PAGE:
The dogma of the miraculous birth – Mary suffered no pains

It is a dogmatic teaching of the Church that the Blessed Virgin Mary suffered no pains in giving birth to her Son. Any who wish to be saved must believe this truth. Those modernists who claim that our Lady suffered pain and rupture in bearing forth the Son of God are impious blasphemers, fools and heretics, children of Satan – so state the Ecumenical Councils and the Fathers of the Church (most especially St. Epiphanius).

In the days before he gave up his arms, St. Ignatius Loyola very nearly killed a Moor who claimed that the Blessed Lady suffered pains in giving birth. The Church has always maintained that she gave birth without any pain and with no rupture or injury to physical integrity of her virginal womb.

We will write more about this in the future, but for now I only desire that the dogma be presented (without any significant defense), so as to give us some context for a discussion of the pregnancy.

If any doubt that our Lady could give birth to a Son without any pain or physical rupture, let such a one recall that the same Savior walked through the walls of the upper room after his Resurrection.

Read more

Miscarriage is the loss of a ‘real’ child and requires compassion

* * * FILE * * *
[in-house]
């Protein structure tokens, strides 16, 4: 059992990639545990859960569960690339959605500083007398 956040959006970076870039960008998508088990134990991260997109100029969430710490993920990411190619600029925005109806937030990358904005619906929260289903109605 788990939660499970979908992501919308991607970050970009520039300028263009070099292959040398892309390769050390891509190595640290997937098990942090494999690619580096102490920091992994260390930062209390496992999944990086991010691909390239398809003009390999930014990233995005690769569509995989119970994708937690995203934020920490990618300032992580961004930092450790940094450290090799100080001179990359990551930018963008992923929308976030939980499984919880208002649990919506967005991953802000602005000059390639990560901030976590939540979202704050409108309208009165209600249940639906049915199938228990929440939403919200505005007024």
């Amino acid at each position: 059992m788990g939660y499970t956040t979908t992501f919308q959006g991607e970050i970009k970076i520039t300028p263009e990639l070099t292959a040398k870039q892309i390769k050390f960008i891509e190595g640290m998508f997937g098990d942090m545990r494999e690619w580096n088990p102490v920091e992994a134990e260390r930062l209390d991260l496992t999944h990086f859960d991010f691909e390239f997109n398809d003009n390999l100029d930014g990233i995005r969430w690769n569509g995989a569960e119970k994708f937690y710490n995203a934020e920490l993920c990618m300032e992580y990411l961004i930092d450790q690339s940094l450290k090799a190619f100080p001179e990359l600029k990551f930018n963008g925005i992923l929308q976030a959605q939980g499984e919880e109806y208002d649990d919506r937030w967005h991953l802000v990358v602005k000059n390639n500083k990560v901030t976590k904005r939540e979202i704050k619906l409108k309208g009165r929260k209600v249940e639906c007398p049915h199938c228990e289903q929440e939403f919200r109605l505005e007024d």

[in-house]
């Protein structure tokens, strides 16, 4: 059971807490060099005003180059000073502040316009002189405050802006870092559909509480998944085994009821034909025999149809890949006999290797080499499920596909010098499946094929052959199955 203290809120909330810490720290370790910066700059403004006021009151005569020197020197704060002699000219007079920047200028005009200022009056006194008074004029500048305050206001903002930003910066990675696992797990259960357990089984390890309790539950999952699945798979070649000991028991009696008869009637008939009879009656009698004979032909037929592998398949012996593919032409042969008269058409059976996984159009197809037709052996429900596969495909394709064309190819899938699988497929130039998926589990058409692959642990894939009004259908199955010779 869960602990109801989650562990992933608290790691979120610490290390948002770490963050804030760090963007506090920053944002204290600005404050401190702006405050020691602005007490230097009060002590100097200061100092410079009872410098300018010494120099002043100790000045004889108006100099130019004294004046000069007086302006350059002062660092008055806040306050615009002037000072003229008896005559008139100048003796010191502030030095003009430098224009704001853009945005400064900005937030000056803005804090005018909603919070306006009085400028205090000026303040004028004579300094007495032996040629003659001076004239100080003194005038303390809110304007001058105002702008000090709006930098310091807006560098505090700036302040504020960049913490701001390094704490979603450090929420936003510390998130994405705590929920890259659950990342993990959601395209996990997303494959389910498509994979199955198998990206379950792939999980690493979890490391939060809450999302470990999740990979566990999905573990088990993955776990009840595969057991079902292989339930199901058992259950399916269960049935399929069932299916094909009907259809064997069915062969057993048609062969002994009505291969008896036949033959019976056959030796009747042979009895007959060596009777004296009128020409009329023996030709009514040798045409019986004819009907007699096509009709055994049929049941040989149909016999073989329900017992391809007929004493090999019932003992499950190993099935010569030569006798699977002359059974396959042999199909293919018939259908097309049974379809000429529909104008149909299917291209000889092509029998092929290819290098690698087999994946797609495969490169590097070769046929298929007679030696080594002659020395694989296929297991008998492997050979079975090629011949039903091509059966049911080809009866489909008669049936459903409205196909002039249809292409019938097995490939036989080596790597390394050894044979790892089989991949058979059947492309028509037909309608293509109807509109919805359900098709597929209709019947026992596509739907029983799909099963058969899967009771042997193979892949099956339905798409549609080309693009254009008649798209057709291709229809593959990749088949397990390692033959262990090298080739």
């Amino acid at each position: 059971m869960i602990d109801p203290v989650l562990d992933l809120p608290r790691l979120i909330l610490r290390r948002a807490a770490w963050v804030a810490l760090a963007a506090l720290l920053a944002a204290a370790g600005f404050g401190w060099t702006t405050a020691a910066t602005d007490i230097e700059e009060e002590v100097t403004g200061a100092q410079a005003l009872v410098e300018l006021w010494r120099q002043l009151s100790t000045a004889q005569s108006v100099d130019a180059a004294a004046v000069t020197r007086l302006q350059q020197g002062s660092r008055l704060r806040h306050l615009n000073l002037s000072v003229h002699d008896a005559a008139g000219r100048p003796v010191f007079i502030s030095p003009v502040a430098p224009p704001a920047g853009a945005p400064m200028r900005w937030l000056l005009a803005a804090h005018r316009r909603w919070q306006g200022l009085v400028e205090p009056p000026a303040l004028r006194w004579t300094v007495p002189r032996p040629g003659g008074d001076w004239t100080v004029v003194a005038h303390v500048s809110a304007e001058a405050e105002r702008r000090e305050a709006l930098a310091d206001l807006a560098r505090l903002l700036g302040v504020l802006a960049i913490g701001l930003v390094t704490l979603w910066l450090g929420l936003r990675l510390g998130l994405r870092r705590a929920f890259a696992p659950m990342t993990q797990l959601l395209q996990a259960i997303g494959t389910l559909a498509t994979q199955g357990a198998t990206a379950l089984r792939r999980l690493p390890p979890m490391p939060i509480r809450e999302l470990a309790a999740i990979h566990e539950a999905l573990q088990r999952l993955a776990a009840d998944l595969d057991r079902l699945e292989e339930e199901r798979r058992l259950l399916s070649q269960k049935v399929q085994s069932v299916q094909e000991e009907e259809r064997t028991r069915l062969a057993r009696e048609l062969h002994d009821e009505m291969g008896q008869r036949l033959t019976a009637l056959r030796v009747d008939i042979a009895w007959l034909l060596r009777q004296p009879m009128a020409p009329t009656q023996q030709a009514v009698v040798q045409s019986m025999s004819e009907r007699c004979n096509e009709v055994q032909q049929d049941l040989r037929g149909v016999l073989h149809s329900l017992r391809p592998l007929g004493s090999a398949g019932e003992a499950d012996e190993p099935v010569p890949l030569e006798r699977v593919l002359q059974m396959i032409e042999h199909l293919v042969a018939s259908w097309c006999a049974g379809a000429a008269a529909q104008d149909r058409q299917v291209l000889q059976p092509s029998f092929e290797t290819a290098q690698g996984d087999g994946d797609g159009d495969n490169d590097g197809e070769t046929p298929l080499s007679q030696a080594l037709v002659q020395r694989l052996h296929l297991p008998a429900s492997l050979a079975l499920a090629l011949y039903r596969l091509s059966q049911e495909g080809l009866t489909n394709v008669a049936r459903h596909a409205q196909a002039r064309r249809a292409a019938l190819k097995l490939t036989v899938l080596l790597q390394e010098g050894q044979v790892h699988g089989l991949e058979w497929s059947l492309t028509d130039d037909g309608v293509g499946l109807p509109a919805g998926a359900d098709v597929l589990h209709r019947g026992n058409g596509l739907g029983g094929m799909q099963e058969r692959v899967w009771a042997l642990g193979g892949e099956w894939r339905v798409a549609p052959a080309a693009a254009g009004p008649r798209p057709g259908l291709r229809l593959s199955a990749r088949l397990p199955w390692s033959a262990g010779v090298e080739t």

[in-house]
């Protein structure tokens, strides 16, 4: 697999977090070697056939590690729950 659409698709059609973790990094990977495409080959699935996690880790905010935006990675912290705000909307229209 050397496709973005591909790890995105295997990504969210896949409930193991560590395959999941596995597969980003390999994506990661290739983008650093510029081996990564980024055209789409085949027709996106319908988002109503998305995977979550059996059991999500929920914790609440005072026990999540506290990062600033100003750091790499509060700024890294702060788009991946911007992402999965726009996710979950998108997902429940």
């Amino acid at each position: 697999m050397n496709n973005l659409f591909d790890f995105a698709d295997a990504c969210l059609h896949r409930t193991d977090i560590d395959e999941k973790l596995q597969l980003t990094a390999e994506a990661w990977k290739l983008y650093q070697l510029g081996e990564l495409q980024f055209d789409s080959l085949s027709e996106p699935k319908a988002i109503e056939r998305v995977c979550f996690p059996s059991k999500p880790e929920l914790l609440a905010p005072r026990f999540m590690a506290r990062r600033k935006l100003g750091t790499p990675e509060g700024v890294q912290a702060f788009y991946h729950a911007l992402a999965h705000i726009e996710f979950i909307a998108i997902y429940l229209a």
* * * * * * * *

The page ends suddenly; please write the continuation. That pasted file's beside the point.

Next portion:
Miscarriage is a tragedy that so many people misunderstand. They are not quite sure how to console a friend or relative who has suffered this loss.

In a society which continues to have a legal and cultural blind spot for the unborn, many suffer from the illusion that miscarriage doesn’t grieve a parent as much as the loss of, well, a “real child.”

While there are no magic formulas, there is one fundamental truth that needs to stay front and center: a miscarriage is the loss of a child who is just as real and has just as much value as any other child of any age. A woman who has a miscarriage is a parent who has lost a child, as is the father of the child as well.

Read more

Related article

True confessions: Why I never should have had eight children.

When I was a happy mother of four, seriously considering and deeply desiring another child, an odd feeling overcame me. Over several days, my excitement at the idea of a new little soul became mixed with feelings of discouragement and fear. It began to dawn on me that I was barely good enough “mommy material” for the four treasures I already had, and that any further parenting would be irresponsible. It came to a head one evening: I remember standing in my kitchen, full of fear and anxiety, telling myself that I had no business — no business! — having another baby. Not now, not ever.

All my shortcomings and sins came to the forefront of my mind, and I stood there reeling from the truth of it…

List of shortcomings and conclusion

Because I Don’t Work For You: Notes from the East Coast Fraternity Exercises 2011

One young woman’s story moved me deeply because I found in her story traces of my own experiences.  Who among us has not faced an unfair boss or the struggle to be recognized in the work place?

This March, M. , a recently married middle school science teacher, let the principal at her school know she was pregnant, figuring the supervisor would have time to find a maternity-leave replacement for her when she gave birth in September.

Instead, she was fired.

Read more